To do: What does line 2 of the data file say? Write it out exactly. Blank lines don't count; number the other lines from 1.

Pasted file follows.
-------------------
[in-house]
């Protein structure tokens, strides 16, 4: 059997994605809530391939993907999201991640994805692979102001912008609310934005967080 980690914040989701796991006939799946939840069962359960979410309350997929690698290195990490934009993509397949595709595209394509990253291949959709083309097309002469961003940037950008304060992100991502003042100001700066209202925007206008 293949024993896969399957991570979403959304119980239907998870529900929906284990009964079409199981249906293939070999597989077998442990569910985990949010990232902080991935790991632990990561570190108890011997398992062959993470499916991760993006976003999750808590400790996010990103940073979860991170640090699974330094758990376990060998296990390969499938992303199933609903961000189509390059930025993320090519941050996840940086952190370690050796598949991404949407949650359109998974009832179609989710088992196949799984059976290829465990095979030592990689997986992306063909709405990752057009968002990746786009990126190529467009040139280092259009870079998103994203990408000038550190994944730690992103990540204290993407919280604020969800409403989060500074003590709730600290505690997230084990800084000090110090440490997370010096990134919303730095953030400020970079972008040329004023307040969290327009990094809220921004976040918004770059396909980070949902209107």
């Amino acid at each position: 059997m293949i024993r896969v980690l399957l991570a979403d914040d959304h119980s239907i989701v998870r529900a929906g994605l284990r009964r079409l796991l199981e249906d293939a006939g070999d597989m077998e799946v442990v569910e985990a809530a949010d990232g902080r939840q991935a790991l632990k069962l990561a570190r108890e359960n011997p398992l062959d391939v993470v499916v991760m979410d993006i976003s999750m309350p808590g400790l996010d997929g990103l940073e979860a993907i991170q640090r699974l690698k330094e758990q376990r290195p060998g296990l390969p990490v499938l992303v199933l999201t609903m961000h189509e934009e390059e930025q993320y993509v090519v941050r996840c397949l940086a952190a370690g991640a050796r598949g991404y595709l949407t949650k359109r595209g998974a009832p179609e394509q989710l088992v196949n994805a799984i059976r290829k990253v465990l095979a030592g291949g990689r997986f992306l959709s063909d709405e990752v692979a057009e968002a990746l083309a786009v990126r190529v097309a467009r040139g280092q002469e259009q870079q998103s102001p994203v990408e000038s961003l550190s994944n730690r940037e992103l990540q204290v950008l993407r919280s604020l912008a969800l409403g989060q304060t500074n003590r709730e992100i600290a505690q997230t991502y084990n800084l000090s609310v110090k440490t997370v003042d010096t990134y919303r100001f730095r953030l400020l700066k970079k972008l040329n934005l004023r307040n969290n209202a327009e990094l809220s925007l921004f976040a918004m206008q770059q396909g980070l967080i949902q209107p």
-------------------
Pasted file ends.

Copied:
């Protein structure tokens, strides 16, 4: 059997994605809530391939993907999201991640994805692979102001912008609310934005967080 980690914040989701796991006939799946939840069962359960979410309350997929690698290195990490934009993509397949595709595209394509990253291949959709083309097309002469961003940037950008304060992100991502003042100001700066209202925007206008 293949024993896969399957991570979403959304119980239907998870529900929906284990009964079409199981249906293939070999597989077998442990569910985990949010990232902080991935790991632990990561570190108890011997398992062959993470499916991760993006976003999750808590400790996010990103940073979860991170640090699974330094758990376990060998296990390969499938992303199933609903961000189509390059930025993320090519941050996840940086952190370690050796598949991404949407949650359109998974009832179609989710088992196949799984059976290829465990095979030592990689997986992306063909709405990752057009968002990746786009990126190529467009040139280092259009870079998103994203990408000038550190994944730690992103990540204290993407919280604020969800409403989060500074003590709730600290505690997230084990800084000090110090440490997370010096990134919303730095953030400020970079972008040329004023307040969290327009990094809220921004976040918004770059396909980070949902209107």